CARSON CITY, Nev. – Do the people of Nevada want to allow transgender students to use the school restrooms and showers of their choice, regardless of their biological gender?

Do they realize that’s the likely outcome of a new anti-bullying law recently sponsored and signed by Republican Gov. Brian Sandoval, according to an analysis from a reputable legal group?

Probably not, because the language was included deep within the bill, and was apparently not highlighted by the administration when the legislation was signed into law.

It’s hard to say whether the Sandoval administration tried to sneak the transgender language into the bill without anyone noticing, whether officials assumed nobody would be concerned, or whether the governor and his team were ignorant about the impact of the language.

But the Alliance Defending Freedom, a respected non-profit legal group based in Scottsdale, Arizona, sounds very certain about the impact the law will have on Nevada schools and students.

“SB 504 will require transgender students gain access to the bathrooms and shower rooms of their choice,” said a legal analysis released Monday by ADF.

It’s clear that the bill was rushed through the state legislature at the end of the recent session, which seems odd for something as apparently innocent as an anti-bullying bill.

transgendersign“Under the guise of ‘anti-bullying’ the legislature is advancing the rights of a special class of citizens based on their perceived gender identities while taking away the rights of privacy and free speech of others,” said Karen England, Executive Director of Capitol Resource Family Alliance. “It’s the parents who are being bullied into submission by politicians who don’t even know what they are voting on.”

Sandra Chereb, a reporter for the Las Vegas Review-Journal, apparently didn’t notice the transgender angle to the legislation.

She published a story on May 20 about Sandoval signing the anti-bullying bill, and never once mentioned how it might impact restroom or shower access  for transgender students.

“That wasn’t part of that legislation,” Chereb told EAGnews, referring to transgender restroom and shower rights.

“I’m not saying anything on the record. I don’t even know who you are,” Chereb added, before abruptly hanging up the telephone.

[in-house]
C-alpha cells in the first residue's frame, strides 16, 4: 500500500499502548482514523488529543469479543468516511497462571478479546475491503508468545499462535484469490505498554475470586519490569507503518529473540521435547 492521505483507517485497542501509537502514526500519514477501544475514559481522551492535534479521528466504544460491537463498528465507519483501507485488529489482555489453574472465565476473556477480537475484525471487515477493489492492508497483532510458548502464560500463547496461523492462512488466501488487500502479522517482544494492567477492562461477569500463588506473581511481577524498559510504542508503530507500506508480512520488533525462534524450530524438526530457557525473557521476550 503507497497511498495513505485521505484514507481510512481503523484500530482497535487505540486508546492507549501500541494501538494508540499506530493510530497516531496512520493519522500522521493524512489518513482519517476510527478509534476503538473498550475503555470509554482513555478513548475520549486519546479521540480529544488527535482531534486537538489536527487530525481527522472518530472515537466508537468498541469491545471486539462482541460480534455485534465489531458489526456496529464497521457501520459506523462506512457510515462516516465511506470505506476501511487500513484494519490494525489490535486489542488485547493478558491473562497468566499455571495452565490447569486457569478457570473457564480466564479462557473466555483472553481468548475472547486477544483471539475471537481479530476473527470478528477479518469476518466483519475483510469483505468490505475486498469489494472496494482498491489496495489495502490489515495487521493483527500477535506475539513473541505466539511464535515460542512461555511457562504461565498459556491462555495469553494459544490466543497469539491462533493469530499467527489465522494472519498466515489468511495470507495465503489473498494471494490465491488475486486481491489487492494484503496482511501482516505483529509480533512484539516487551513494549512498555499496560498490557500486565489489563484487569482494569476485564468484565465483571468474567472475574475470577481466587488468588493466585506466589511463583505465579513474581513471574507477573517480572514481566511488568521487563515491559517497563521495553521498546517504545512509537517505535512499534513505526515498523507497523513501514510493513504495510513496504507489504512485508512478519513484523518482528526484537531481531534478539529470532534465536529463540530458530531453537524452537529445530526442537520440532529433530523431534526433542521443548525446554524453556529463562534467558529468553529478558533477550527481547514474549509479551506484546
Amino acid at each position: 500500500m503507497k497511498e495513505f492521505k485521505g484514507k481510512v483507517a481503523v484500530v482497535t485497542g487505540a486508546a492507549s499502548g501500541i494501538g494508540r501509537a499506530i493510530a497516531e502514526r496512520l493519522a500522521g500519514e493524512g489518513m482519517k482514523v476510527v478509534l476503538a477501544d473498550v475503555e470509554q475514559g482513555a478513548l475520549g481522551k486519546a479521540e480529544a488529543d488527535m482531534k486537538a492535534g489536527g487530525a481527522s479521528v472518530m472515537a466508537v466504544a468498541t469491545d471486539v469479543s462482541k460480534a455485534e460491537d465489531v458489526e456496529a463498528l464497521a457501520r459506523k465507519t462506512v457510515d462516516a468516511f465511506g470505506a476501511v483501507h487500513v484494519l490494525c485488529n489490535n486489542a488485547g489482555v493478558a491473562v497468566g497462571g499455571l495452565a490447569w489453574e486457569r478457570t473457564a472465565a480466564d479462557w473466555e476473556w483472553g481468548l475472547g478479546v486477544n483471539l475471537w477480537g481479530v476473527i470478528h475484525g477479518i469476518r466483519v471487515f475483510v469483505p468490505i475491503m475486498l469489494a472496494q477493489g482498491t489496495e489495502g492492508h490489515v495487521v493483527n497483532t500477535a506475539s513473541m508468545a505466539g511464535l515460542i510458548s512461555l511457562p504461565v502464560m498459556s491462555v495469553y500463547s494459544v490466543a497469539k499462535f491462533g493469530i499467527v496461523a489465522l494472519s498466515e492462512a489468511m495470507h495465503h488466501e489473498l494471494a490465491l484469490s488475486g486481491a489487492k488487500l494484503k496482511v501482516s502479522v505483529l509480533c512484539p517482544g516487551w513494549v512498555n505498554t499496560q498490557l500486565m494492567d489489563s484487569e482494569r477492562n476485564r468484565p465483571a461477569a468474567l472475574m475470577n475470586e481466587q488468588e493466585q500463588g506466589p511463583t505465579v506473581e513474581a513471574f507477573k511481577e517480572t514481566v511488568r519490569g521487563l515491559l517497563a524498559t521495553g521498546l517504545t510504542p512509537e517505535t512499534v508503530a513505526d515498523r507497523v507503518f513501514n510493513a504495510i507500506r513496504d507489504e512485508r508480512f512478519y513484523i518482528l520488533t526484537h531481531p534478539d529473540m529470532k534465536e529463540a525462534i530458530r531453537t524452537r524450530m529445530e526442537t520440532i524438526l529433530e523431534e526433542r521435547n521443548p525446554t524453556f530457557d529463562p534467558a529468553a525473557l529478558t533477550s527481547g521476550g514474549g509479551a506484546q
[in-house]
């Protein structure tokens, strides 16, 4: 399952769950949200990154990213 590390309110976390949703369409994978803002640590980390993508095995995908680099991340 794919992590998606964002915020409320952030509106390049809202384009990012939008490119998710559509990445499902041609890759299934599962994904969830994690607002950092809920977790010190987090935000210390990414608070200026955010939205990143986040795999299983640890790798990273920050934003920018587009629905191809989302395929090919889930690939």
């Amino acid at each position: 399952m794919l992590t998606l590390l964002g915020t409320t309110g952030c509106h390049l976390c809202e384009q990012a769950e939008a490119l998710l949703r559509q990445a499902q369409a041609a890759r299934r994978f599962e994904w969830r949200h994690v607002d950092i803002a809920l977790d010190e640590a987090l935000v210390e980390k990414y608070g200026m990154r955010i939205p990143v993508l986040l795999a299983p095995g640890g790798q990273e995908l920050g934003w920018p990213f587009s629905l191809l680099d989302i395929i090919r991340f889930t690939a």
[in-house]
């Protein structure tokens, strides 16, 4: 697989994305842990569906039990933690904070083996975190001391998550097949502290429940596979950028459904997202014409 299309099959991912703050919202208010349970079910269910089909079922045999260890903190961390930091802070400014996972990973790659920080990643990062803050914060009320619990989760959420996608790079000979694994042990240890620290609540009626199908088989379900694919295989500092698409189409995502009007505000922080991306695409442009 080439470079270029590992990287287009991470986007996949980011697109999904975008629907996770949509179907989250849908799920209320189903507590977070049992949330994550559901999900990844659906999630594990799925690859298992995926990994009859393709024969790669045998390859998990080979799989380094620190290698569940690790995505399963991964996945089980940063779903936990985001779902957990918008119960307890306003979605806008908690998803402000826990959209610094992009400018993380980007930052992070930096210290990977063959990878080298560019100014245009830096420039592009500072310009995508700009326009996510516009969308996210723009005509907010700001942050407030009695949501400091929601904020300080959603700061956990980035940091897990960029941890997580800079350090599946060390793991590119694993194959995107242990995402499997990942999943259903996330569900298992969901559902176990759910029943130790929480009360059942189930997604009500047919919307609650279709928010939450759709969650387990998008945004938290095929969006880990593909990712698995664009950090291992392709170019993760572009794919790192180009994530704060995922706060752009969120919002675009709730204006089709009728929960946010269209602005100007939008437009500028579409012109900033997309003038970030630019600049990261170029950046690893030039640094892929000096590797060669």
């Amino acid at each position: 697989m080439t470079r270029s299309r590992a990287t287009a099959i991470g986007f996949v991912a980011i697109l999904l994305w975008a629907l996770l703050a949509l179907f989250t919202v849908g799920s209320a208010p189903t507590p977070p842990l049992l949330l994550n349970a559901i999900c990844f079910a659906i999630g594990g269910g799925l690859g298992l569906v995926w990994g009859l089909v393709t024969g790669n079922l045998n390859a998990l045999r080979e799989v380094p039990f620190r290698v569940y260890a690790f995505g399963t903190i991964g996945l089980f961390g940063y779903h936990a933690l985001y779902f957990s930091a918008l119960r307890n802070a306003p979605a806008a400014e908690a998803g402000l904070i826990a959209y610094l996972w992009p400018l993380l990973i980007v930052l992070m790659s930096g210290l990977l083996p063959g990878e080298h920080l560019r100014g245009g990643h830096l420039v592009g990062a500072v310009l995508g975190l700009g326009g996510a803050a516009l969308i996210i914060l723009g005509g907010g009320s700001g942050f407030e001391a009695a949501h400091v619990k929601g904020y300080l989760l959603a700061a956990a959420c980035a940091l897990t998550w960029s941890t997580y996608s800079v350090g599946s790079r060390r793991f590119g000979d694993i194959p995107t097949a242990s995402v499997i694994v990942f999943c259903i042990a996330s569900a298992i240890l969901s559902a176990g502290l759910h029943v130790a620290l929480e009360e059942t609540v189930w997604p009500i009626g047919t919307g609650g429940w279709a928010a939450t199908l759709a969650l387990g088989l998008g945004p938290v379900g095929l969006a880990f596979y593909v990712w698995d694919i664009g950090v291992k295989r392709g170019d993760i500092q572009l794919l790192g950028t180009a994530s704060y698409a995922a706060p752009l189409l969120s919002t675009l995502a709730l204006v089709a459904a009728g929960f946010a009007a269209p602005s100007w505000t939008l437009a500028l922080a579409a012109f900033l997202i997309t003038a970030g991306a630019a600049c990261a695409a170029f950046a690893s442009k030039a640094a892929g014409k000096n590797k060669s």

The Speaker of the Nevada state Assembly, John Hambrick, said he didn’t notice anything in the legislation that would allow transgender students to use the school restrooms and showers of their choice.

Hambrick joined 35 other members of the Assembly in supporting the legislation. Only six Assembly members voted against it.

The vote was 18-1 in the Senate.

“I did not think that was part of the bill,” Hambrick told EAGnews. “I have not seen the report that you saw. I really want to do my own research on this.”

Sandoval’s communications director, Mari St. Martin, told EAGnews that she would research the full implications of the new law, but was not able to offer further insight before publication of this story.

The analysis of the bill from the ADF shows how transgender rights to the facilities of their choice is clearly spelled out in the new law. ADF has been involved in transgender legal fights in numerous states around the nation.

‘“SB 504 confers a new right on students who do not conform with their gender,” the group’s legal opinion said. “Specifically, it protects persons from being bullied because of their ‘gender identity;’ that is, the gender with which one identifies, regardless of whether it is one’s biological sex.

“Bullying includes students, teachers and school administrators ‘blocking access’ to ‘any property or facility of a school.’ ‘Property or facility of a school” includes  ‘restrooms’ and “locker rooms,” both of which must ‘be maintained in a safe and respectful manner’ for all students.

“Thus, SB 504 will require schools to allow males who claim to identify as female to access the restrooms, locker rooms, and perhaps shower rooms, designated for females.  And it will allow females who identify as male to access the facilities designated for males.

“Any school official or student who tries to prevent this from occurring, or expresses discomfort that it is occurring, will be guilty of bullying.”

The deceptive nature of the new law, and the last-minute manner in which it was passed, angered Nevada conservatives and parents who are concerned about the privacy and dignity of the vast majority of students.

They were disappointed earlier this year when the legislature failed to approve the Student’s Right to Privacy Act, which would have maintained separate restroom and shower facilities for boys and girls in public schools.

Now they are furious that a bill that does just the opposite – giving open access to restro0ms and locker rooms to transgender students – was quickly approved by the legislature and signed by the governor with very little notice.

Even more bizarre is the fact that the legislation was sponsored by Sandoval, a Republican, and pushed through by the leaders of the Senate and Assembly, who are also Republicans.

Social conservatives and other taxpayers who count on Republicans for common-sense government feel stunned and betrayed.

“It’s unfortunate that those who campaigned on the theme of being common-sense and pro-family have disingenuously pushed through a bill under the guise of school bullying that opens up all facilities to all genders,” said England, who added that many legislators were asked to support the last-minute bullying bill, even though some said  they didn’t have time to read it.

“The governor and most of the Republican leadership in the legislature have broken their commitment to the voters and offended the entire base of the party.”

England said there is discussion about starting a petition to get the transgender restroom/shower issue on the statewide ballot.

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